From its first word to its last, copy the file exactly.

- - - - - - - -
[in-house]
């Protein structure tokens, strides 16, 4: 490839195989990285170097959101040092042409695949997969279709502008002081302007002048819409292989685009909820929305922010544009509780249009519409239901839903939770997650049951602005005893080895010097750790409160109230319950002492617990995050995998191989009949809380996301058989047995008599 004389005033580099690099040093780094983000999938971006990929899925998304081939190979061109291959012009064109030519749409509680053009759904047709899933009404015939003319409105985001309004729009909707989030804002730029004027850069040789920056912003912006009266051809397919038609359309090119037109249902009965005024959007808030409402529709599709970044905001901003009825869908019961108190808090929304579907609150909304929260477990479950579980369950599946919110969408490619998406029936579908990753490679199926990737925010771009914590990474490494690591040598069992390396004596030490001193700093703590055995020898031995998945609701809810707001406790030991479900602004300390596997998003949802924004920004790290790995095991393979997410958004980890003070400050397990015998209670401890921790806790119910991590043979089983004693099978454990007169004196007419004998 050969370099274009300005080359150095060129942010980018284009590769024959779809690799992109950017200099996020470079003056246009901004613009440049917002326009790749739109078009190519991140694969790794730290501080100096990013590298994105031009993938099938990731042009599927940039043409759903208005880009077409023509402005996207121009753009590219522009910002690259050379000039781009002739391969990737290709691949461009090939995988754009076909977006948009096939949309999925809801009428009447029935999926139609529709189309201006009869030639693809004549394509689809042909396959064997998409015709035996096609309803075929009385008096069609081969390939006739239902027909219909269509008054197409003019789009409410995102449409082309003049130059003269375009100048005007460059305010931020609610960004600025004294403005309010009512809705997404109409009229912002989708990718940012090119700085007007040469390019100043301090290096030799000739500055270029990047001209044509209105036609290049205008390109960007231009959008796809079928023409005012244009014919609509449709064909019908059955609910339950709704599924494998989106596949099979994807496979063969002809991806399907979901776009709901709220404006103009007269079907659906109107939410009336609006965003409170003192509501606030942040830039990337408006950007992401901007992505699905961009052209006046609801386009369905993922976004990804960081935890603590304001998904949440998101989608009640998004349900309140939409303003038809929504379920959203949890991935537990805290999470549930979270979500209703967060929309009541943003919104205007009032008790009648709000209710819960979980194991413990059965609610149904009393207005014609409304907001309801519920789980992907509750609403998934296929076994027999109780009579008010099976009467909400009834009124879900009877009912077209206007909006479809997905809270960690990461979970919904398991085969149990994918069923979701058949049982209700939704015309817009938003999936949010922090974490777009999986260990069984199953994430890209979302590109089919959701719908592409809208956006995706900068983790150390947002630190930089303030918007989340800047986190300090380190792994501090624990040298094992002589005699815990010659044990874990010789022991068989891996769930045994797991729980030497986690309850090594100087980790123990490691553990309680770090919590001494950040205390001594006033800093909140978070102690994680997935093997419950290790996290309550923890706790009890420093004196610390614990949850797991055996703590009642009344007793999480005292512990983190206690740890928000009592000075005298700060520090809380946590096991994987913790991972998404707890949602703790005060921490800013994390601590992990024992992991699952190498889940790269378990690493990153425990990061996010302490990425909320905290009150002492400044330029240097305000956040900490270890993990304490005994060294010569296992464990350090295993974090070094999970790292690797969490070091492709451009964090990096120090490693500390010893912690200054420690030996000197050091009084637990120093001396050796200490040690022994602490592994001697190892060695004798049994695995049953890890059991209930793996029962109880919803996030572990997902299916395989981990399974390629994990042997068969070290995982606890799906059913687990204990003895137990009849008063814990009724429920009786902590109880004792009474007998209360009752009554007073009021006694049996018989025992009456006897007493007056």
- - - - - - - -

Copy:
[in-house]
């Protein structure tokens, strides 16, 4: 490839195989990285170097959101040092042409695949997969279709502008002081302007002048819409292989685009909820929305922010544009509780249009519409239901839903939770997650049951602005005893080895010097750790409160109230319950002492617990995050995998191989009949809380996301058989047995008599 004389005033580099690099040093780094983000999938971006990929899925998304081939190979061109291959012009064109030519749409509680053009759904047709899933009404015939003319409105985001309004729009909707989030804002730029004027850069040789920056912003912006009266051809397919038609359309090119037109249902009965005024959007808030409402529709599709970044905001901003009825869908019961108190808090929304579907609150909304929260477990479950579980369950599946919110969408490619998406029936579908990753490679199926990737925010771009914590990474490494690591040598069992390396004596030490001193700093703590055995020898031995998945609701809810707001406790030991479900602004300390596997998003949802924004920004790290790995095991393979997410958004980890003070400050397990015998209670401890921790806790119910991590043979089983004693099978454990007169004196007419004998 050969370099274009300005080359150095060129942010980018284009590769024959779809690799992109950017200099996020470079003056246009901004613009440049917002326009790749739109078009190519991140694969790794730290501080100096990013590298994105031009993938099938990731042009599927940039043409759903208005880009077409023509402005996207121009753009590219522009910002690259050379000039781009002739391969990737290709691949461009090939995988754009076909977006948009096939949309999925809801009428009447029935999926139609529709189309201006009869030639693809004549394509689809042909396959064997998409015709035996096609309803075929009385008096069609081969390939006739239902027909219909269509008054197409003019789009409410995102449409082309003049130059003269375009100048005007460059305010931020609610960004600025004294403005309010009512809705997404109409009229912002989708990718940012090119700085007007040469390019100043301090290096030799000739500055270029990047001209044509209105036609290049205008390109960007231009959008796809079928023409005012244009014919609509449709064909019908059955609910339950709704599924494998989106596949099979994807496979063969002809991806399907979901776009709901709220404006103009007269079907659906109107939410009336609006965003409170003192509501606030942040830039990337408006950007992401901007992505699905961009052209006046609801386009369905993922976004990804960081935890603590304001998904949440998101989608009640998004349900309140939409303003038809929504379920959203949890991935537990805290999470549930979270979500209703967060929309009541943003919104205007009032008790009648709000209710819960979980194991413990059965609610149904009393207005014609409304907001309801519920789980992907509750609403998934296929076994027999109780009579008010099976009467909400009834009124879900009877009912077209206007909006479809997905809270960690990461979970919904398991085969149990994918069923979701058949049982209700939704015309817009938003999936949010922090974490777009999986260990069984199953994430890209979302590109089919959701719908592409809208956006995706900068983790150390947002630190930089303030918007989340800047986190300090380190792994501090624990040298094992002589005699815990010659044990874990010789022991068989891996769930045994797991729980030497986690309850090594100087980790123990490691553990309680770090919590001494950040205390001594006033800093909140978070102690994680997935093997419950290790996290309550923890706790009890420093004196610390614990949850797991055996703590009642009344007793999480005292512990983190206690740890928000009592000075005298700060520090809380946590096991994987913790991972998404707890949602703790005060921490800013994390601590992990024992992991699952190498889940790269378990690493990153425990990061996010302490990425909320905290009150002492400044330029240097305000956040900490270890993990304490005994060294010569296992464990350090295993974090070094999970790292690797969490070091492709451009964090990096120090490693500390010893912690200054420690030996000197050091009084637990120093001396050796200490040690022994602490592994001697190892060695004798049994695995049953890890059991209930793996029962109880919803996030572990997902299916395989981990399974390629994990042997068969070290995982606890799906059913687990204990003895137990009849008063814990009724429920009786902590109880004792009474007998209360009752009554007073009021006694049996018989025992009456006897007493007056």